Astronomers from Korea Astronomy and Space Science Institute have discovered a new potential exoplanet in the middle of the Milky Way.
Published in Phys.org the report names the new exoplanet OGLE-2016-BLG-119Lb and is 13 times bigger than Jupiter and can make a full orbit around its G dwarf star in 3 years. The report states the entire system is twenty-two light years away from our solar system.
The discovery was made possible through a microlensing event that essentially relies on using background stars as flashlights. The gravitational pull of a star can bend the light of whatever is behind it thus making it relatively easy in distinguishing celestial bodies. The microlensing was made possible thanks to the Optical Gravitational Lensing Experiment (OGLE) a Polish astronomical project. Their mission is to search for extrasolar planets and dark matter. Head of the researching team at the Korea Astronomy and Space Science Institute, Yoon-Hyun Riu, states this exoplanet to be the first ever to be discovered through microlensing and the Spitzer spacecraft.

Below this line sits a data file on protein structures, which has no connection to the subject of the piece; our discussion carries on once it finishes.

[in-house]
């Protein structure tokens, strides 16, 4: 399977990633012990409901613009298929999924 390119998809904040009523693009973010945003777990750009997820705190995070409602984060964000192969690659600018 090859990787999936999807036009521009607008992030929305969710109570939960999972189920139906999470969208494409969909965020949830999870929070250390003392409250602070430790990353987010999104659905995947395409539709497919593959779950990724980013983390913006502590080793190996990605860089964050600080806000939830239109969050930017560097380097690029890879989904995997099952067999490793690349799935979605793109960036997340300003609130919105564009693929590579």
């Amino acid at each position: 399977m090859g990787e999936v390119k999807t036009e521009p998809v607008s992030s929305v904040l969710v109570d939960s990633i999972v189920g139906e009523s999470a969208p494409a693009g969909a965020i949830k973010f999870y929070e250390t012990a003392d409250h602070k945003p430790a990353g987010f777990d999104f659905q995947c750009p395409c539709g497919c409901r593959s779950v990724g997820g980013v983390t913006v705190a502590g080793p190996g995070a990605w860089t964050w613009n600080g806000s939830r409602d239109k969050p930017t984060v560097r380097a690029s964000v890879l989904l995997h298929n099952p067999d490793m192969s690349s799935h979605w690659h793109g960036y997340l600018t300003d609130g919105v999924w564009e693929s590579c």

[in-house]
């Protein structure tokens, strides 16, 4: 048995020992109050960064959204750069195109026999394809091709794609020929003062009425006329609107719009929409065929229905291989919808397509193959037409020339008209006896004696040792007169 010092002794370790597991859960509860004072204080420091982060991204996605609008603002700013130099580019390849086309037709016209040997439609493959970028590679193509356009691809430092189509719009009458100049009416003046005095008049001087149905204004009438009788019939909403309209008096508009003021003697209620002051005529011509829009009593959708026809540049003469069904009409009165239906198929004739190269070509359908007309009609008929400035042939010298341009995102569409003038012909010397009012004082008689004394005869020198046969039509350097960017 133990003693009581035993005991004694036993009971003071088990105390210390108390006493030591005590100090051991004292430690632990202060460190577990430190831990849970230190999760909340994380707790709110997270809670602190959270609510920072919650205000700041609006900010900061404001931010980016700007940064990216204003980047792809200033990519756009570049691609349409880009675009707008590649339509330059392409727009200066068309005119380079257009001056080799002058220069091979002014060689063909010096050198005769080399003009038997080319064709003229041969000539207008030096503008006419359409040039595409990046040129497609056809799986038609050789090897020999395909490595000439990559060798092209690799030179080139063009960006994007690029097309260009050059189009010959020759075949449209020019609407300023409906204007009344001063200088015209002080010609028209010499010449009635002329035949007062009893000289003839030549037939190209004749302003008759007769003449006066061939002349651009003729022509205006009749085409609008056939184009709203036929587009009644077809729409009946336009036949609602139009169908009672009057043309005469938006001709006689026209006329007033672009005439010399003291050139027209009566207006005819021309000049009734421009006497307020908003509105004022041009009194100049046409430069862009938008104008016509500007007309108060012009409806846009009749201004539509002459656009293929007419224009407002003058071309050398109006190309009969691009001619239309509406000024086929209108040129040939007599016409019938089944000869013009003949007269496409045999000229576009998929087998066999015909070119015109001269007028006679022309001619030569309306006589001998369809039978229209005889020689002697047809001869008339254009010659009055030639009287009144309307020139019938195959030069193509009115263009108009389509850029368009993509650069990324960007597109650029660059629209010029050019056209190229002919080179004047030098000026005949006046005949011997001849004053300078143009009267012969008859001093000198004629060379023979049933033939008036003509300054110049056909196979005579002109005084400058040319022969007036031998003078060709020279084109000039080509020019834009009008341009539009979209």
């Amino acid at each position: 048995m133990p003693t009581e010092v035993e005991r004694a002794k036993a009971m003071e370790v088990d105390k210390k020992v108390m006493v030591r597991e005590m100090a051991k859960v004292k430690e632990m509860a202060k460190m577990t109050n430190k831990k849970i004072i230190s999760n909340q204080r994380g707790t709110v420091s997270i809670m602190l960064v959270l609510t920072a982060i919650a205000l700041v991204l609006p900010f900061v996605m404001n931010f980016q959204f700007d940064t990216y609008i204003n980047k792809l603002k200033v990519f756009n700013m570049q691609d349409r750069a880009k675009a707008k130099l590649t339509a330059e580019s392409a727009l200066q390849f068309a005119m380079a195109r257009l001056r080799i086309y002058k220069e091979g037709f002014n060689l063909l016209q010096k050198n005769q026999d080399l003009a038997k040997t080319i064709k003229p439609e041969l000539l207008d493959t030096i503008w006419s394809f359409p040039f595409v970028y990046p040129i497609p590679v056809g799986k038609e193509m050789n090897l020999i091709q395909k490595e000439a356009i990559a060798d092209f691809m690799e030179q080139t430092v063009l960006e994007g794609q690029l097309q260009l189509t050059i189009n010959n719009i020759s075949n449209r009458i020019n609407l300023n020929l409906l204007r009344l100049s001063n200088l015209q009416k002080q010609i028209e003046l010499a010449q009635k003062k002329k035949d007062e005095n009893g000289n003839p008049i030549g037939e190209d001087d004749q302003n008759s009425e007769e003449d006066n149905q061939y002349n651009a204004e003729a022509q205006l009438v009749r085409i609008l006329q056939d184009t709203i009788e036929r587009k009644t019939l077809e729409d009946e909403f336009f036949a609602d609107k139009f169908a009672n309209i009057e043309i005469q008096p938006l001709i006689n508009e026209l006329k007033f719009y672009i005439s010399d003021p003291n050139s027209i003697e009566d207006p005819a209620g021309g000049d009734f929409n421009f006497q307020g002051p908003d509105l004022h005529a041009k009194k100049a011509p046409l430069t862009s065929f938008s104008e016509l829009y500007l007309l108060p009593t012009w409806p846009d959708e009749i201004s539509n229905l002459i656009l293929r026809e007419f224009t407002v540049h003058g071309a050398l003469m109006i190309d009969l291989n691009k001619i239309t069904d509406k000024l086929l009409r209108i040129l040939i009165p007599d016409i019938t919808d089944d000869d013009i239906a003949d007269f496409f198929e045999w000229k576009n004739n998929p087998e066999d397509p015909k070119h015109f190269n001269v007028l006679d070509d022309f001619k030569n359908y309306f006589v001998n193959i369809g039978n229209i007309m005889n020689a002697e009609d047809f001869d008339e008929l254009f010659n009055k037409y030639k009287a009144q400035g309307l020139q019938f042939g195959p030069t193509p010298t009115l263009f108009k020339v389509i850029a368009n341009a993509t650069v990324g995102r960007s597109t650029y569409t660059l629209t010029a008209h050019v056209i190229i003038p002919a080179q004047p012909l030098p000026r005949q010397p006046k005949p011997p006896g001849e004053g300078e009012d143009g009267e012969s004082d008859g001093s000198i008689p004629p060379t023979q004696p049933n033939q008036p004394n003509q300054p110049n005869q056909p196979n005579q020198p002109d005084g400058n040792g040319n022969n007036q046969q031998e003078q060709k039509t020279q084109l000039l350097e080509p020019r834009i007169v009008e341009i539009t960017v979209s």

„We report the discovery of OGLE-2016-BLG-1190Lb, which is likely to be the first Spitzer microlensing planet in the galactic bulge/bar”
The bulge is what scientist call the central core of the galaxy where it’s filled with stars. So many in fact that conventional planet spotting techniques rarely work in that area.
However, astronomers are still trying to find conclusive evidence of the bodies’ true nature. The reason for this uncertainty is due to the planet’s mass which is right at the deuterium burning limit. This limit separates planets from brown dwarfs. It essentially means OGLE-2016 has enough mass to ignite into a star.
Brown dwarfs fall somewhere between a gas giant and a light star which begs the question whether this discovery is an exoplanet or just a low-mass brown dwarf.
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